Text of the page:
United States Settles Medicare Billing Fraud Lawsuit With Multi-Specialty Health Care Provider For $1 Million
Preet Bharara, the United States Attorney for the Southern District of New York, and Thomas O’Donnell, Special Agent-in-Charge of the Department of Health and Human Services, Office of Inspector General (HHS-OIG), New York region, announced today that the United States has settled for $1 million a civil health care False Claims Act lawsuit it filed on March 5, 2013 in Manhattan federal court against PARK AVENUE MEDICAL ASSOCIATES, P.C., PARK AVENUE HEALTH CARE MANAGEMENT, LLC, and PARK AVENUE HEALTH CARE MANAGEMENT, INC. (collectively “PAMA”), affiliated companies in the business of providing multi-specialty medical services in New York. This settlement resolves a lawsuit alleging that PAMA billed Medicare for services purportedly provided to elderly, mentally ill patients that were not medically necessary, were not documented in the medical record, or failed otherwise to comply with Medicare rules and regulations. The settlement was approved today by U.S. District Court Judge Colleen McMahon.
Manhattan U.S. Attorney Preet Bharara said: “In these lean budget times, it’s especially important that federal dollars be reserved for Medicare’s prescribed purposes, and not lost to fraud or abuse by companies like Park Avenue Medical Associates. This Office will continue to work hard to protect the Medicare program and prevent taxpayers from paying for unnecessary services.”
HHS-OIG Special Agent-in-Charge Thomas O’Donnell said: “For over a dozen years, Park Avenue Medical Associates submitted fraudulent claims to pad their pockets at Medicare’s expense, a practice that will simply not be tolerated. Through this settlement, PAMA is owning up and paying the price for their misconduct.”
According to the allegations contained in the Complaint filed in March 2013 in Manhattan federal court:
PAMA directly employs physicians, nurses and other medical professionals who provide services to elderly patients at hospitals, including inpatient psychiatric facilities, nursing homes, and assisted living facilities, among other types of long-term care facilities. The patients and residents at these facilities suffer from various chronic health conditions, including Alzheimer’s disease, dementia, schizophrenia, psychosis, depression and anxiety. The doctors and nurses employed by PAMA receive a salary from PAMA, which contracts with the facilities. In addition to their regular salaries, psychiatrists and psychologists employed by PAMA receive bonuses based on how many services they provide and the level of reimbursement they generate for PAMA from government and other insurance providers, including Medicare.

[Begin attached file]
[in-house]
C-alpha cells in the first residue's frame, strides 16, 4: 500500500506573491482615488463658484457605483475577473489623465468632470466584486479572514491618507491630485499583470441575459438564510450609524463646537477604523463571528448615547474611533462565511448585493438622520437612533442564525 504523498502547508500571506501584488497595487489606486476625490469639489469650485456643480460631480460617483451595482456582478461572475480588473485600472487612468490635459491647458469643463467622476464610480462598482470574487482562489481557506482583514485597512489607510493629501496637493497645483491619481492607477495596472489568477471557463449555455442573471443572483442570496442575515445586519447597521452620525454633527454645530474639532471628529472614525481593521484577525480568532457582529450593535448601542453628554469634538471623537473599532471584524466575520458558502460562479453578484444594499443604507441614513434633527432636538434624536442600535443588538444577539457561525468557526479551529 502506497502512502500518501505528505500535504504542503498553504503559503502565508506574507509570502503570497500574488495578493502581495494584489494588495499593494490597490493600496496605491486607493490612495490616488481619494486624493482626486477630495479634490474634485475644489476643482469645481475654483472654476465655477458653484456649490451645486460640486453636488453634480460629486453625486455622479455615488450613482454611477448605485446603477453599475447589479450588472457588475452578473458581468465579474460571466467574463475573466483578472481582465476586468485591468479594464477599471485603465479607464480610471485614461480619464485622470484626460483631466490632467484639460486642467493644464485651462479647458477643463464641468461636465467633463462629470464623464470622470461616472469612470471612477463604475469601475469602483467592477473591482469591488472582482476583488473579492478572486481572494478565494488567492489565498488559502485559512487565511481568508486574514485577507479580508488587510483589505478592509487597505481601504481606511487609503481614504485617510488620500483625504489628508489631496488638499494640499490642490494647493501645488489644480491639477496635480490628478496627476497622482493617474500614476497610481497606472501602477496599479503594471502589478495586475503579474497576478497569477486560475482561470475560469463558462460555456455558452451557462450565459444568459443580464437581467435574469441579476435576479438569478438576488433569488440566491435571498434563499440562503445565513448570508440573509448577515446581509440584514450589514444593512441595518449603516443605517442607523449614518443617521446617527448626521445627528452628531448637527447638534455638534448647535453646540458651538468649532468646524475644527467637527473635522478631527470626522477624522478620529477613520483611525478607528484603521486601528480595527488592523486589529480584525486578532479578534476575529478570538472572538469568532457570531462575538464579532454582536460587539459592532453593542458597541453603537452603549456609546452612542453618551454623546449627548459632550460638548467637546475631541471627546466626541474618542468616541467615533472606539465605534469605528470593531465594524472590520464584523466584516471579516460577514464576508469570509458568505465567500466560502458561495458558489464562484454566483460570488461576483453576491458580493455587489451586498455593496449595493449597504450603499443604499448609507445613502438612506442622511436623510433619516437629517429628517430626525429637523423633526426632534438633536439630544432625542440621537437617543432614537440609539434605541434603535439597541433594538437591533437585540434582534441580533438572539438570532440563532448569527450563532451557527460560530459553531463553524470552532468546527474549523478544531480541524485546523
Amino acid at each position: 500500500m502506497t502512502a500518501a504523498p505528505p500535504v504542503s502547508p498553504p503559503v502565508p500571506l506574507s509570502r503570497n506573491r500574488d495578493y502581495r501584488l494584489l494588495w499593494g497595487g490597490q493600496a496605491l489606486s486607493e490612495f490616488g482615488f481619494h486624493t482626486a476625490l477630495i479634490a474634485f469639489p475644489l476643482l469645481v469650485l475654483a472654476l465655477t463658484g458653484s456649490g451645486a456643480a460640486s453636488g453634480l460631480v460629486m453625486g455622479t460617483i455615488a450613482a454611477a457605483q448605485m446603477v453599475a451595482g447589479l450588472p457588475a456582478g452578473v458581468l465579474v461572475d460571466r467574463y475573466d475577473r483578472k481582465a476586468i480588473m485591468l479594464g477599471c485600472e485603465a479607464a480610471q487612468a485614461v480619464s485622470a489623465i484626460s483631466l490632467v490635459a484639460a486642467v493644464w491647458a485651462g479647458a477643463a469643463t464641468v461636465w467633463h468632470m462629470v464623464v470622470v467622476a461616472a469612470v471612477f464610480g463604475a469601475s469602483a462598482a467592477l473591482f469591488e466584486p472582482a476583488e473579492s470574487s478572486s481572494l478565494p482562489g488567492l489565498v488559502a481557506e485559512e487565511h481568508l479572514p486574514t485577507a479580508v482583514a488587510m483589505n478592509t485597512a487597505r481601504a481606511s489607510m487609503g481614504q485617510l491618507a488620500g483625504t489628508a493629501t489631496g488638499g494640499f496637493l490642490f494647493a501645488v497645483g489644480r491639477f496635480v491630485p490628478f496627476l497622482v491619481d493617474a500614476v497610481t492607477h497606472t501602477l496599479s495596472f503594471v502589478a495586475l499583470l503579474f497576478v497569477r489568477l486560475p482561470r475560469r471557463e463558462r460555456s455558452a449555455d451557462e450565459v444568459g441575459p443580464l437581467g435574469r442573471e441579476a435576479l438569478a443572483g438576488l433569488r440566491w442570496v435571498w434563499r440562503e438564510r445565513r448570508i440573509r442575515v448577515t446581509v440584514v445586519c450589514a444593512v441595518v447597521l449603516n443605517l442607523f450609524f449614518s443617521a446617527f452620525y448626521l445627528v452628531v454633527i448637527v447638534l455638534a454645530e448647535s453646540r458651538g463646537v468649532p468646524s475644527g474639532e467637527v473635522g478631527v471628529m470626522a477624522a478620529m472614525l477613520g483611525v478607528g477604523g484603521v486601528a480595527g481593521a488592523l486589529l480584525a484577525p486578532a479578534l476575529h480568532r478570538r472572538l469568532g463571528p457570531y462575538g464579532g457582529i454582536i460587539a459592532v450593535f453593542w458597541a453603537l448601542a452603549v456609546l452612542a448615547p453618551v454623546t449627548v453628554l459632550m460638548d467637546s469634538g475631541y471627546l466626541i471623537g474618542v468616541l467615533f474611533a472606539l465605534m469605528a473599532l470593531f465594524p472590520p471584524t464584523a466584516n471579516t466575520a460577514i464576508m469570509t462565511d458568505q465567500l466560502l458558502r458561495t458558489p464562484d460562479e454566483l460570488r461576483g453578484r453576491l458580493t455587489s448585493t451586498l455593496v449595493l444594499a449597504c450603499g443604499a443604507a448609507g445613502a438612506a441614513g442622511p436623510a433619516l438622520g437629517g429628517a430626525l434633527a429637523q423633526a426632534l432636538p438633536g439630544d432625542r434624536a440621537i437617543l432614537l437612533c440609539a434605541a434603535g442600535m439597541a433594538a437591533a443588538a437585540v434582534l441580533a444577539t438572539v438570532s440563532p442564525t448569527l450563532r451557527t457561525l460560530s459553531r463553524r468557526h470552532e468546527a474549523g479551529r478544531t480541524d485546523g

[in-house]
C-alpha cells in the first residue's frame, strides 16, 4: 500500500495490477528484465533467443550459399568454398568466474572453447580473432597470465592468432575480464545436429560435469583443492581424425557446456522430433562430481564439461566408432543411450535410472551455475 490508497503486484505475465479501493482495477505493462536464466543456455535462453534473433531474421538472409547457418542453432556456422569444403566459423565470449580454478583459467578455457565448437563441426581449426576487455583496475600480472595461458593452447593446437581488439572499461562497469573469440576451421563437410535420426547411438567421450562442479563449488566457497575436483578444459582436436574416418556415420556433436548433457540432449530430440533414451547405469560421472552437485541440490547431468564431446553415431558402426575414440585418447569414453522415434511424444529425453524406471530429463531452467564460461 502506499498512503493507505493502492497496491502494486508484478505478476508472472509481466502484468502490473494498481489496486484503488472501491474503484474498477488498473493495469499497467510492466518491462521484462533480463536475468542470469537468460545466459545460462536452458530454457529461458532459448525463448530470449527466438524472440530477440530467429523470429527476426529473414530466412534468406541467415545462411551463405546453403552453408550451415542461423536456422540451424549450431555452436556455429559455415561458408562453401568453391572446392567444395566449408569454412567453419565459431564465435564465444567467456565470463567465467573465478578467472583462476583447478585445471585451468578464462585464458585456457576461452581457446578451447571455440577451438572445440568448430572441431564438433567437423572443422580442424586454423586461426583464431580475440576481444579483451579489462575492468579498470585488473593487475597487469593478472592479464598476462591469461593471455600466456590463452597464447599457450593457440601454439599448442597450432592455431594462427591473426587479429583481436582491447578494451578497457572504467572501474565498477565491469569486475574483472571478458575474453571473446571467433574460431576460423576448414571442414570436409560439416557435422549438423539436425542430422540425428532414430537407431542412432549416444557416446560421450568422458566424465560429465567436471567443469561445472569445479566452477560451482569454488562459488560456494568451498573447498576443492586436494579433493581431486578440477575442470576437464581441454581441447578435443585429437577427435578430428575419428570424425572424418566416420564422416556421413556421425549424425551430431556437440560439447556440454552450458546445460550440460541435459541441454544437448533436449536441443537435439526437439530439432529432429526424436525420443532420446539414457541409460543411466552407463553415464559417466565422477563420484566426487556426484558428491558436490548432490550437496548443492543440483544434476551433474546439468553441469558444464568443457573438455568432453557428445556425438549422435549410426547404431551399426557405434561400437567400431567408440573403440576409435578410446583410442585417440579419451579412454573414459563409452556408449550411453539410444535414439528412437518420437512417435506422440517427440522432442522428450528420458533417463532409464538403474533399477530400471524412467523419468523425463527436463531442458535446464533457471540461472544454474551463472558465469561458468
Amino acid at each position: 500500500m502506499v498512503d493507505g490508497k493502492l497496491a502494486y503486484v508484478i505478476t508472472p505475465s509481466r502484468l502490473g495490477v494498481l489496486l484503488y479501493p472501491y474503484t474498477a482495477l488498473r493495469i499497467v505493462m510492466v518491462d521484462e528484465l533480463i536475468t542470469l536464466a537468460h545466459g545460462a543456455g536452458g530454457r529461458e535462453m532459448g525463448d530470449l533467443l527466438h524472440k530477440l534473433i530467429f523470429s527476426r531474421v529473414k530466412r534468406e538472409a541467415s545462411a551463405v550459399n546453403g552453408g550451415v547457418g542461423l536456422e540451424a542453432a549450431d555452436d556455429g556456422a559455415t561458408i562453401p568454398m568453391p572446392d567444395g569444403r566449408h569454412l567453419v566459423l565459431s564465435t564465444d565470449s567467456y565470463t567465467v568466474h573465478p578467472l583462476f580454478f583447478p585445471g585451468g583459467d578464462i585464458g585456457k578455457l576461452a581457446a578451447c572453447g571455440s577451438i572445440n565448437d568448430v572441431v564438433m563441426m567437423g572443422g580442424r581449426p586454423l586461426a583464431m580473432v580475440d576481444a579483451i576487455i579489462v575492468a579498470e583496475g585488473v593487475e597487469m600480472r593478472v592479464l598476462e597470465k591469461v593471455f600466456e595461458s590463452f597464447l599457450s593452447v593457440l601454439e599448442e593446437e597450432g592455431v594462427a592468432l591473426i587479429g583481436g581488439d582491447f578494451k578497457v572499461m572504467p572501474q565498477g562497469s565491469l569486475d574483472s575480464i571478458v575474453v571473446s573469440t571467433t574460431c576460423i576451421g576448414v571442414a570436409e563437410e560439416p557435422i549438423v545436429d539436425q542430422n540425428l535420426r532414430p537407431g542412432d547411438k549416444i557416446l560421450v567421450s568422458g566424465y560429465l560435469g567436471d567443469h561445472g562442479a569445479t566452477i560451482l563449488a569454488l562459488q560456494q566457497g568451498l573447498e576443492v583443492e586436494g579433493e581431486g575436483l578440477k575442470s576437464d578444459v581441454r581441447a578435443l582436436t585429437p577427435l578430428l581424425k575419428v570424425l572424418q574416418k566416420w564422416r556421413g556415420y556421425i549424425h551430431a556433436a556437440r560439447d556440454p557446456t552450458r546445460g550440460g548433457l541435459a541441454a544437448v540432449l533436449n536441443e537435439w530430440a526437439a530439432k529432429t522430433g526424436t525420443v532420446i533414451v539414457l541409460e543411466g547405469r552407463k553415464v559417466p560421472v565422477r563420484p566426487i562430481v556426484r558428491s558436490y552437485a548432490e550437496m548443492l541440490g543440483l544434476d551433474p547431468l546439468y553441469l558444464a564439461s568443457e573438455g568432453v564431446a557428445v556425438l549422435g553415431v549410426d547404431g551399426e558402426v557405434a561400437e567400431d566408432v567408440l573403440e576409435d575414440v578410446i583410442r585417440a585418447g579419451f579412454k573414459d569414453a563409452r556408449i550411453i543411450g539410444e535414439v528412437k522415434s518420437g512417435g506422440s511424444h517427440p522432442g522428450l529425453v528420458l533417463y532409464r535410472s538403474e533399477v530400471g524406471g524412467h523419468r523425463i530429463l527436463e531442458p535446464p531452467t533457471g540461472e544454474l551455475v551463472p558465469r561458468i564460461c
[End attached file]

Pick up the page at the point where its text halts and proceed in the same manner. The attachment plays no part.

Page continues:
Medicare prohibits payment for services that are not “reasonable and necessary” for the diagnosis or treatment of an illness or injury. Medicare also prohibits payment for any claim without adequate documentation substantiating the reasonableness and necessity of the services provided. In particular, Medicare does not cover psychotherapy services rendered to patients with Alzheimer’s disease or dementia unless the patient’s dementia is mild, the patient has the capacity to recall what occurred at the therapy from one session to the next, and that capacity is documented in the patient’s record. Psychotherapy services are not covered when dementia has produced a severe enough cognitive defect to prevent psychotherapy from being effective. In addition, Medicare provides that psychiatric diagnostic examinations are covered only once for each episode of illness or suspected illness in a patient.
In violation of Medicare policies, as well as its own policies, PAMA provided psychotherapy to patients who lacked the capacity to benefit from it due to severe dementia. In addition, PAMA billed for psychiatric evaluations that were duplicative, failed to comply with Medicare rules, and reflected a lack of coordination of care both among PAMA’s own psychiatrists, psychologists and nurses, and between PAMA’s employees and staff at the facilities at which PAMA performed services. In fact, PAMA billed Medicare for a far larger number of all of these services per psychiatrist and psychologist during the period 2001 through 2012 than any other provider with a similar patient population in the New York area.
In the settlement, PAMA admitted the following:
- In many instances, PAMA billed Medicare for psychiatric diagnostic examinations without demonstrating that they had adequately documented the patient’s medical and/or psychiatric history and/or mental status;
- In many instances, PAMA billed Medicare for multiple psychiatric diagnostic examinations after receiving multiple orders for such, but without demonstrating that the examinations complied with certain applicable Medicare rules, including those that allow for multiple examinations only when there is a demonstrated hiatus in the condition of the patient or the beginning of a new spell of illness; and
- In many instances, PAMA billed Medicare for psychotherapy services to patients who suffered from dementia or other cognitive disorders without demonstrating that the patients had the capacity to benefit from the psychotherapy.
As part of the settlement, PAMA also entered into a Corporate Integrity Agreement with the U.S. Department of Health and Human Services Office of Inspector General.
Mr. Bharara thanked the Department of Health and Human Services, Office of the Inspector General, for its assistance in this case.
This case is being handled by the Office’s Civil Frauds Unit. Assistant U.S. Attorneys Heidi A. Wendel and Mara E. Trager are in charge of the case.